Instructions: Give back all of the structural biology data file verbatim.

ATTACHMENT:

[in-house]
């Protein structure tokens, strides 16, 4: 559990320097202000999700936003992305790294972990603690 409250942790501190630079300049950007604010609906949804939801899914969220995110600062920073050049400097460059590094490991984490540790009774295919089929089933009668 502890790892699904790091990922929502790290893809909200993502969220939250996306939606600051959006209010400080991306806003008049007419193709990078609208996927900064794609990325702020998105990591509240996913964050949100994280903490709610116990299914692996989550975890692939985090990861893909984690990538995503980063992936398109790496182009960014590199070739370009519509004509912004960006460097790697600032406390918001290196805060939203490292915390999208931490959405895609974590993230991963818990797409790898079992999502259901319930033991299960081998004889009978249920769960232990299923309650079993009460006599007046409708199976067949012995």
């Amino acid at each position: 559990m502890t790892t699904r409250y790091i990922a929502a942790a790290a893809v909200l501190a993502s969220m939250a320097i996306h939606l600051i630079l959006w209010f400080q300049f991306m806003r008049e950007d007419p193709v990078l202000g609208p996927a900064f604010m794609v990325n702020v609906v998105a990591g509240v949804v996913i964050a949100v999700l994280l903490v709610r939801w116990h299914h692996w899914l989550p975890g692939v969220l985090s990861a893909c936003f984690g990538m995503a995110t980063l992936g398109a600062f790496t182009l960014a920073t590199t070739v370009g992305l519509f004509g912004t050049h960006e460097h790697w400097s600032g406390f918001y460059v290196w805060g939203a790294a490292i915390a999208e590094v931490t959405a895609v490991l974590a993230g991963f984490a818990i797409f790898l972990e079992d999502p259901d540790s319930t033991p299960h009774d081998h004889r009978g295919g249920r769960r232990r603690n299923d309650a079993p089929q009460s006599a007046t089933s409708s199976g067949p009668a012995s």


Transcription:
[in-house]
């Protein structure tokens, strides 16, 4: 559990320097202000999700936003992305790294972990603690 409250942790501190630079300049950007604010609906949804939801899914969220995110600062920073050049400097460059590094490991984490540790009774295919089929089933009668 502890790892699904790091990922929502790290893809909200993502969220939250996306939606600051959006209010400080991306806003008049007419193709990078609208996927900064794609990325702020998105990591509240996913964050949100994280903490709610116990299914692996989550975890692939985090990861893909984690990538995503980063992936398109790496182009960014590199070739370009519509004509912004960006460097790697600032406390918001290196805060939203490292915390999208931490959405895609974590993230991963818990797409790898079992999502259901319930033991299960081998004889009978249920769960232990299923309650079993009460006599007046409708199976067949012995």
């Amino acid at each position: 559990m502890t790892t699904r409250y790091i990922a929502a942790a790290a893809v909200l501190a993502s969220m939250a320097i996306h939606l600051i630079l959006w209010f400080q300049f991306m806003r008049e950007d007419p193709v990078l202000g609208p996927a900064f604010m794609v990325n702020v609906v998105a990591g509240v949804v996913i964050a949100v999700l994280l903490v709610r939801w116990h299914h692996w899914l989550p975890g692939v969220l985090s990861a893909c936003f984690g990538m995503a995110t980063l992936g398109a600062f790496t182009l960014a920073t590199t070739v370009g992305l519509f004509g912004t050049h960006e460097h790697w400097s600032g406390f918001y460059v290196w805060g939203a790294a490292i915390a999208e590094v931490t959405a895609v490991l974590a993230g991963f984490a818990i797409f790898l972990e079992d999502p259901d540790s319930t033991p299960h009774d081998h004889r009978g295919g249920r769960r232990r603690n299923d309650a079993p089929q009460s006599a007046t089933s409708s199976g067949p009668a012995s």